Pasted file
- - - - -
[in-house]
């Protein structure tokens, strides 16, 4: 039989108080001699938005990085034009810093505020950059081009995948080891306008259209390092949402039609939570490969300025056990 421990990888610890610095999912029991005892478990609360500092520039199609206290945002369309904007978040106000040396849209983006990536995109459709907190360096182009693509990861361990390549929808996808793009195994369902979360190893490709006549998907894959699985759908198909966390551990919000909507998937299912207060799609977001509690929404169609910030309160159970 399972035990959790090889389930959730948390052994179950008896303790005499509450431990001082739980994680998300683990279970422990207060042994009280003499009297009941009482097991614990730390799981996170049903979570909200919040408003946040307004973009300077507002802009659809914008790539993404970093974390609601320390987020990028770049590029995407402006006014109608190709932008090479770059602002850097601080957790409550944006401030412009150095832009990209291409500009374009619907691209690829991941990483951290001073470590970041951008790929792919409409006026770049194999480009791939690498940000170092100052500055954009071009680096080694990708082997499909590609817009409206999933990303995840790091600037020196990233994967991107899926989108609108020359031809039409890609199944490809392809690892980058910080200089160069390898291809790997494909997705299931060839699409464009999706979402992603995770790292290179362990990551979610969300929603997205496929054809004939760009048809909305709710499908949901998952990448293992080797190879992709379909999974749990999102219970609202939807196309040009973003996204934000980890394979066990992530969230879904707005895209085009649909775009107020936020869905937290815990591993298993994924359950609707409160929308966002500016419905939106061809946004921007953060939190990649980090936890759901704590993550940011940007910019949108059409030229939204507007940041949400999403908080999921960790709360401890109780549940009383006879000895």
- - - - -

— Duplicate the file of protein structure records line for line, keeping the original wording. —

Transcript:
[in-house]
């Protein structure tokens, strides 16, 4: 039989108080001699938005990085034009810093505020950059081009995948080891306008259209390092949402039609939570490969300025056990 421990990888610890610095999912029991005892478990609360500092520039199609206290945002369309904007978040106000040396849209983006990536995109459709907190360096182009693509990861361990390549929808996808793009195994369902979360190893490709006549998907894959699985759908198909966390551990919000909507998937299912207060799609977001509690929404169609910030309160159970 399972035990959790090889389930959730948390052994179950008896303790005499509450431990001082739980994680998300683990279970422990207060042994009280003499009297009941009482097991614990730390799981996170049903979570909200919040408003946040307004973009300077507002802009659809914008790539993404970093974390609601320390987020990028770049590029995407402006006014109608190709932008090479770059602002850097601080957790409550944006401030412009150095832009990209291409500009374009619907691209690829991941990483951290001073470590970041951008790929792919409409006026770049194999480009791939690498940000170092100052500055954009071009680096080694990708082997499909590609817009409206999933990303995840790091600037020196990233994967991107899926989108609108020359031809039409890609199944490809392809690892980058910080200089160069390898291809790997494909997705299931060839699409464009999706979402992603995770790292290179362990990551979610969300929603997205496929054809004939760009048809909305709710499908949901998952990448293992080797190879992709379909999974749990999102219970609202939807196309040009973003996204934000980890394979066990992530969230879904707005895209085009649909775009107020936020869905937290815990591993298993994924359950609707409160929308966002500016419905939106061809946004921007953060939190990649980090936890759901704590993550940011940007910019949108059409030229939204507007940041949400999403908080999921960790709360401890109780549940009383006879000895």